Tracking Your Team
Reported December 2006
BALTIMORE (Ivanhoe Broadcast News) -- From the quarterback to the tight end ... From passing ... tackling ... offense .... defense ... Sometimes it's tough for fans to keep up with all the action!
Color helps the fans, refs and coaches stay focused on an action-packed game. But what if everyone was wearing the same color? Could you still pay attention to the game?
If it weren't for colored jerseys, the game could be hard to follow. Johns Hopkins University Psychologist Justin Halberda, Ph.D., says our brains have trouble keeping track of more than three objects -- or players -- at one time.
"It appears to be something fundamental about the way the brain is made, that attention is linked to three objects at once," Dr. Halberda tells Ivanhoe.
A new study at Johns Hopkins shows color is the key to grabbing your attention. When multiple players are in one color, the brain can keep track of several at once. Volunteers viewing a series of flashing colored dots could accurately count large numbers of dots of the same color.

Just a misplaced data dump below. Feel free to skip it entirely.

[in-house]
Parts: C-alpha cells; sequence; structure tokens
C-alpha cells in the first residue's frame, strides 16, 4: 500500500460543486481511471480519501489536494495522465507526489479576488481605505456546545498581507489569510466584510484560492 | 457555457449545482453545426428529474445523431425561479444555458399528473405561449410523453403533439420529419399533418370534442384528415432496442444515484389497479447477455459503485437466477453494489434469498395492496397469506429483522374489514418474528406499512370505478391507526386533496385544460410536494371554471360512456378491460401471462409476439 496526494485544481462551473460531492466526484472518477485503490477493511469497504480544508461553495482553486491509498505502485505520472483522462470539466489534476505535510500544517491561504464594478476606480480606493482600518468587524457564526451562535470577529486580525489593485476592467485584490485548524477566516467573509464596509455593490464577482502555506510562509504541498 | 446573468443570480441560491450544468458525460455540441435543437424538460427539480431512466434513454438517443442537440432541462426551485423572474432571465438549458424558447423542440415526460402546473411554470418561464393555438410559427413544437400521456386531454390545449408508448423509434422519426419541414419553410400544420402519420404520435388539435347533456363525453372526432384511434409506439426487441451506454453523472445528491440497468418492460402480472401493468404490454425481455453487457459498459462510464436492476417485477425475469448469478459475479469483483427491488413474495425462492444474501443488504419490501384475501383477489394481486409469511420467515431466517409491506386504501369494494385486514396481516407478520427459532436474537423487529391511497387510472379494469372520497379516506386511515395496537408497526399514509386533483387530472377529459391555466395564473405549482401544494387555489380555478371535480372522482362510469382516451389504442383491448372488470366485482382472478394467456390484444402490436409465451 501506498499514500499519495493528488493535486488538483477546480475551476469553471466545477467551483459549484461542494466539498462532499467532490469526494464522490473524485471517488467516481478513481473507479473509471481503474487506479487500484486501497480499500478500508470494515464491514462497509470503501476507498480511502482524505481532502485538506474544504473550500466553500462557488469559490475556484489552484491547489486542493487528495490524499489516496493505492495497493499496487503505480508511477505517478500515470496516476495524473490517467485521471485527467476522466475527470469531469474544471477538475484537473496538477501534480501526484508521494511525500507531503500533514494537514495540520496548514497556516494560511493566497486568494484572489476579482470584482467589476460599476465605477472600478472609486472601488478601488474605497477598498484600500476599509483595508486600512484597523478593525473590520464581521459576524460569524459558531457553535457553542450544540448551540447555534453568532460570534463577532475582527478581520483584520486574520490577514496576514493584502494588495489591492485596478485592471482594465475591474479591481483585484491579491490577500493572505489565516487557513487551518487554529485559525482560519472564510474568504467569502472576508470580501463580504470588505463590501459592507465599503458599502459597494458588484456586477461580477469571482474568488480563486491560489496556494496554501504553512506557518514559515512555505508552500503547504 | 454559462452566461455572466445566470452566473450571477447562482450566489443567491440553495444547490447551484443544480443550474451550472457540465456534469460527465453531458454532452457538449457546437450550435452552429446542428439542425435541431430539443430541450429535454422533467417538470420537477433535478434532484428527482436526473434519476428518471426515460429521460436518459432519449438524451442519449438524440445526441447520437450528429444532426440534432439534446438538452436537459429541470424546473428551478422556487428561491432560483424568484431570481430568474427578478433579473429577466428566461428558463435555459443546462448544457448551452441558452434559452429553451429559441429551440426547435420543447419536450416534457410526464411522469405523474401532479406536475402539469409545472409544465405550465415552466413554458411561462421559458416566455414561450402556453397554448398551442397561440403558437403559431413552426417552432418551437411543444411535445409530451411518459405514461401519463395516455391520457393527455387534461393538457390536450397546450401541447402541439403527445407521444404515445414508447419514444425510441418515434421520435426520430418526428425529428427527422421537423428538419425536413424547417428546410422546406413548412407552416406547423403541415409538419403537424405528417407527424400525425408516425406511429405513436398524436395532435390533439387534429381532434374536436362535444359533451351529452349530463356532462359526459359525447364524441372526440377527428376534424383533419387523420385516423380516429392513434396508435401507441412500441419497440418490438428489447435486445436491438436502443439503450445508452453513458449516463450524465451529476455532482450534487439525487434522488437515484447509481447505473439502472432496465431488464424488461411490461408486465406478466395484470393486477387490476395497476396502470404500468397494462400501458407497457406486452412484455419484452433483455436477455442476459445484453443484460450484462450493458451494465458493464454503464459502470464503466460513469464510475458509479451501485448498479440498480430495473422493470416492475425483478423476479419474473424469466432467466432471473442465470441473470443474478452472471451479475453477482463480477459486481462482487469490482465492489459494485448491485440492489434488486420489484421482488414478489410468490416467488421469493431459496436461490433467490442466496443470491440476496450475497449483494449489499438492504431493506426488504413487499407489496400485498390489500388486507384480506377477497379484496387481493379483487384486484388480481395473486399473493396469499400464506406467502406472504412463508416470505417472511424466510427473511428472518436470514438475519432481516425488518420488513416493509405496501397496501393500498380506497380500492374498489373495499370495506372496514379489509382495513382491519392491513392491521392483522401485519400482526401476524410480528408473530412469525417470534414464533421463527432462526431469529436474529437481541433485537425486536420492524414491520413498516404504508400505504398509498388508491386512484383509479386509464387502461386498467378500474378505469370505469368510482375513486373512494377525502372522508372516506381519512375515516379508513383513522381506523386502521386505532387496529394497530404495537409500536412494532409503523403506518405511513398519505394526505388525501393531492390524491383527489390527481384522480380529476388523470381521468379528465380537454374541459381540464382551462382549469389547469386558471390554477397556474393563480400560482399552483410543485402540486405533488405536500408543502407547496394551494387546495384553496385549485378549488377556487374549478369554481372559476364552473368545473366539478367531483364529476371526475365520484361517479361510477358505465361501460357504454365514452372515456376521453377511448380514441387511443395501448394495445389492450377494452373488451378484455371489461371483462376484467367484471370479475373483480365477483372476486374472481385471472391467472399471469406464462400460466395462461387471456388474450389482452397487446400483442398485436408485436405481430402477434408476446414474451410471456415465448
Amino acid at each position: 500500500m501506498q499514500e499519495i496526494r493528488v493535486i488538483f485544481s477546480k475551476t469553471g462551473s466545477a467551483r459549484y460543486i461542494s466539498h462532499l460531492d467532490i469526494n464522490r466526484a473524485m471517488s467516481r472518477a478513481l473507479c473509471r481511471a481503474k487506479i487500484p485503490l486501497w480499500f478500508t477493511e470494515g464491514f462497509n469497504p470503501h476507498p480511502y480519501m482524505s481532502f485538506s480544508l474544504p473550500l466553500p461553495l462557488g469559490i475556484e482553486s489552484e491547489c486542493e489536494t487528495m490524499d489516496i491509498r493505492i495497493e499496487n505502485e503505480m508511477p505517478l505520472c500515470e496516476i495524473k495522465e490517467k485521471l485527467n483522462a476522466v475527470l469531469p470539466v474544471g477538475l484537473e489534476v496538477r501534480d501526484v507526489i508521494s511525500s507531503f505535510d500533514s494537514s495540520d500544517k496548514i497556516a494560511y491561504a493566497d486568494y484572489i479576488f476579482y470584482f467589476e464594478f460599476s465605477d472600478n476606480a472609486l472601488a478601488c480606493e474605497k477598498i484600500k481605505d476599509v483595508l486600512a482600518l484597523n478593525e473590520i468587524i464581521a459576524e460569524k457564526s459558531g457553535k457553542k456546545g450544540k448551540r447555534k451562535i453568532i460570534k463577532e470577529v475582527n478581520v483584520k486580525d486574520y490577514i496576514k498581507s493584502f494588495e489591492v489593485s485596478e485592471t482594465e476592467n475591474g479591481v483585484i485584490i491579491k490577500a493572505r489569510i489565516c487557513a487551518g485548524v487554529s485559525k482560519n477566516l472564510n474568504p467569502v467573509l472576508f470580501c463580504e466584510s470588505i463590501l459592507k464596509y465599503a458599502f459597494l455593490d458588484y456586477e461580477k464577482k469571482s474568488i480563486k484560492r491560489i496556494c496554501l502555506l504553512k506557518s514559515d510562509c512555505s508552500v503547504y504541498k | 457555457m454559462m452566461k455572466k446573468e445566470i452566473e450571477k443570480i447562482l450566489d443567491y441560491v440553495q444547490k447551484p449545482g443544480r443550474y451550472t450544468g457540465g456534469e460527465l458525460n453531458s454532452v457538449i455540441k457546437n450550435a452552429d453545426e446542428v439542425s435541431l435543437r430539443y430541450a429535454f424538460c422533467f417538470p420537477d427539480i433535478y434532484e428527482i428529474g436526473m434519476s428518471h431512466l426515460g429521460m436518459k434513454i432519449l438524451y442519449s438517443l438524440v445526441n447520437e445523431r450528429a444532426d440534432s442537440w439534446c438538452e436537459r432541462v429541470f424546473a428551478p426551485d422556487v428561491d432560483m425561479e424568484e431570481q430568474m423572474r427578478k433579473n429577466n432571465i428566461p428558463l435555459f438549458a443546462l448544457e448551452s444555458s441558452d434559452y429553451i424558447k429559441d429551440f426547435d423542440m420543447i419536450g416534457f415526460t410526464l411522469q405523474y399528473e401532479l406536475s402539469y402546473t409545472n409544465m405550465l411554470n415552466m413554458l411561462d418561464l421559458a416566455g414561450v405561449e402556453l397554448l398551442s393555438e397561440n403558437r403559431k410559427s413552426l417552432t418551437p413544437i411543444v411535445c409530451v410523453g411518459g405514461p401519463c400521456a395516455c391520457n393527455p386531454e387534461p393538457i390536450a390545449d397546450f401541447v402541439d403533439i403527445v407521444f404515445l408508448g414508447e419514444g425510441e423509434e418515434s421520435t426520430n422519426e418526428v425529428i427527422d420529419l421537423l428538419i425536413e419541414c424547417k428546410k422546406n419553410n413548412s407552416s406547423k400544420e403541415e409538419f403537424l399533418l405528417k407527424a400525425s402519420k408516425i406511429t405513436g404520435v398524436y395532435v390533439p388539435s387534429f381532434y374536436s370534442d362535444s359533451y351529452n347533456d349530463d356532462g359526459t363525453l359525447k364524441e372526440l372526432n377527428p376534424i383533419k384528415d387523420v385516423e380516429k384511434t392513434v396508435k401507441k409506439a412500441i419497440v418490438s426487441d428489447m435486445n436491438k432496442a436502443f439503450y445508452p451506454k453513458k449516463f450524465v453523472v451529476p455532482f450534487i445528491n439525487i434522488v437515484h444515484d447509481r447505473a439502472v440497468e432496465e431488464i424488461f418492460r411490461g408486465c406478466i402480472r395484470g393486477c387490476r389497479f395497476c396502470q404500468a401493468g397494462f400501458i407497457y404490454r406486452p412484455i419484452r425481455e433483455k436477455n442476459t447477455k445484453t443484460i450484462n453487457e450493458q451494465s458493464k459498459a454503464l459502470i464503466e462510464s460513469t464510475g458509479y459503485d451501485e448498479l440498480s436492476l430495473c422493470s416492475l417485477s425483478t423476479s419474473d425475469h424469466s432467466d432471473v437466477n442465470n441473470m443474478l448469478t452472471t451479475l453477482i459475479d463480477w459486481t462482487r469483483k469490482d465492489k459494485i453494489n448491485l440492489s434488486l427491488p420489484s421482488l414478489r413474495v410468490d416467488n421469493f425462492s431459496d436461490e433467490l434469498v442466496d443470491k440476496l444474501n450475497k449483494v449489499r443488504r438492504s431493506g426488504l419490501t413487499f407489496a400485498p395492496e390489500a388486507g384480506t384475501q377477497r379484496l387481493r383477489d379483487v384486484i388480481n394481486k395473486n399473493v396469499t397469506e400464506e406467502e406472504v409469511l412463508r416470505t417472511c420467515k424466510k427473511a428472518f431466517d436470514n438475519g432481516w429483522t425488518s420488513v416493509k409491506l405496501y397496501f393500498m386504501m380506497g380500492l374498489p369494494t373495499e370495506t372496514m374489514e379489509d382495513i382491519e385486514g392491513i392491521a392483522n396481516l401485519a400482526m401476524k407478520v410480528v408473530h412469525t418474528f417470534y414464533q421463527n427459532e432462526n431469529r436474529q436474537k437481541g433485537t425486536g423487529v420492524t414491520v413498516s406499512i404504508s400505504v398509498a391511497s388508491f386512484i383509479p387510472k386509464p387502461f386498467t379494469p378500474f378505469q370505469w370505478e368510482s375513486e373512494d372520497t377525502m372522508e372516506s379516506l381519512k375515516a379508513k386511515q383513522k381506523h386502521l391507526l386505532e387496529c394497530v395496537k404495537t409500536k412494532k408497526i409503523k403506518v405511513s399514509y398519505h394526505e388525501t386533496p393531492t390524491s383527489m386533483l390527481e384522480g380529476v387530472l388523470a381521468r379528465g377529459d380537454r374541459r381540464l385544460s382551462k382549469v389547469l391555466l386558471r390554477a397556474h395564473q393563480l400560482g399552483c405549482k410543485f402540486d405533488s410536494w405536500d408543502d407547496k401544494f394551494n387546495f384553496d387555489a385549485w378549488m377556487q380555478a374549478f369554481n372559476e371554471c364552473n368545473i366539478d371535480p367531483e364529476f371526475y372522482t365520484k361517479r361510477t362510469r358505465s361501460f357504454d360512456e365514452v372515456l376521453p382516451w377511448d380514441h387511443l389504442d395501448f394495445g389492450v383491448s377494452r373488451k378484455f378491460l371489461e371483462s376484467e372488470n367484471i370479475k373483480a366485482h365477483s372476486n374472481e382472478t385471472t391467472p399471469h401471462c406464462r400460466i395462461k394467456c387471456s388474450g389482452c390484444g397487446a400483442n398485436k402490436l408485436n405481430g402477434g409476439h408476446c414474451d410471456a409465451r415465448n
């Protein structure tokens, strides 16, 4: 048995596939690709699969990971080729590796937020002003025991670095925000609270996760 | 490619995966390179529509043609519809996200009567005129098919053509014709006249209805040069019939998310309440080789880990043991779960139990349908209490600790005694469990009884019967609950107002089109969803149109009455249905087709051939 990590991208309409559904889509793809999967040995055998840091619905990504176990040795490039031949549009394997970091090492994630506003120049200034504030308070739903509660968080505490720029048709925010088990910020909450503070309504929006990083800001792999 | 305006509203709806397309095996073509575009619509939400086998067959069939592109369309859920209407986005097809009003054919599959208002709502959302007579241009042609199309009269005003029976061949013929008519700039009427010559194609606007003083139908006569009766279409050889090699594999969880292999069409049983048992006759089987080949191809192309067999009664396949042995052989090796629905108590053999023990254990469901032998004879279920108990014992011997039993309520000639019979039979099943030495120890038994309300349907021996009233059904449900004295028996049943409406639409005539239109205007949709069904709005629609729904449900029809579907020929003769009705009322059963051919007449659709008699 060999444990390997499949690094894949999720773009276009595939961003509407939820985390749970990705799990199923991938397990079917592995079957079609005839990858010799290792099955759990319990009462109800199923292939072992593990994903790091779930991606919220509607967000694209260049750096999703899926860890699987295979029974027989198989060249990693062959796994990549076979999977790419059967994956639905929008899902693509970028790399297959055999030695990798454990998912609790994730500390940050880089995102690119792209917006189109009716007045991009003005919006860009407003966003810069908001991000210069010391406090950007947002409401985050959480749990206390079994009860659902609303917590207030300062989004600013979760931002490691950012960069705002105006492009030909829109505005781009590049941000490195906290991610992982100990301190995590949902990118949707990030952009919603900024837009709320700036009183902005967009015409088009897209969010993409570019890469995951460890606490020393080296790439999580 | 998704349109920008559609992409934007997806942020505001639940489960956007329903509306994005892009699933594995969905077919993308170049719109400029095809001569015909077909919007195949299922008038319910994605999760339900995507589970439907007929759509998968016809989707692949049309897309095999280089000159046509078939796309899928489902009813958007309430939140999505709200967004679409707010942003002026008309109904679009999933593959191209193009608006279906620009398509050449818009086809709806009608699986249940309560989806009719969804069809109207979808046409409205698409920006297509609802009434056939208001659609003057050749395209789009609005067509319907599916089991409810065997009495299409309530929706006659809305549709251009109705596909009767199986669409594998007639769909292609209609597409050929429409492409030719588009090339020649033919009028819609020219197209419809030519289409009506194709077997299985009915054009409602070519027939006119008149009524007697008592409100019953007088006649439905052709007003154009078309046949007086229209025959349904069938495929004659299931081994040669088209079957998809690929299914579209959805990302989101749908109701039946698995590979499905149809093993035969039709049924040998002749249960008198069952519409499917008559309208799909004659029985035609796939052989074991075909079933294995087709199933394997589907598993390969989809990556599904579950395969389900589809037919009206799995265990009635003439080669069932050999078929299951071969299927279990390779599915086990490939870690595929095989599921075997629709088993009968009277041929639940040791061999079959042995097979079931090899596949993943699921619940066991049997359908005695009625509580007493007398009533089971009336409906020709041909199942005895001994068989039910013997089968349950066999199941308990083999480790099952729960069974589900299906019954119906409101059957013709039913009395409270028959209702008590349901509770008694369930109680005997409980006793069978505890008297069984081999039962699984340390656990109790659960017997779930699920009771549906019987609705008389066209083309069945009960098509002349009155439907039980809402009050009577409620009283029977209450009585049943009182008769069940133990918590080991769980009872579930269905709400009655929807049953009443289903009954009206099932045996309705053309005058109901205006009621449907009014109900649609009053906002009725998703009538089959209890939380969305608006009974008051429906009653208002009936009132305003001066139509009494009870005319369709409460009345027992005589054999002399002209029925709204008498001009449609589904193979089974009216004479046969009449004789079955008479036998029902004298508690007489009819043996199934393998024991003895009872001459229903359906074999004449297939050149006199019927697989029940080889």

"All of the sudden you're able to select all, say, 70 objects in your visual scene that share that color and pay attention to all of them at once," Dr. Halberda says.
He says color-coding also comes in handy everyday because keeping things in one color helps in keeping things organized and counting items quickly. "If you want to make life simple, make things the same color. If you want to keep track of many things at once, make them be the same color."
One thing's for sure, color makes watching sports simple, even when the plays are hard.
The Human Factors and Ergonomics Society contributed to the information contained in the TV portion of this report.
Click here to Go Inside This Science or contact:
If you would like more information, please contact:
Department of Psychological and Brain Sciences
Johns Hopkins University
Human Factors and Ergonomics Society
Santa Monica, CA 90406
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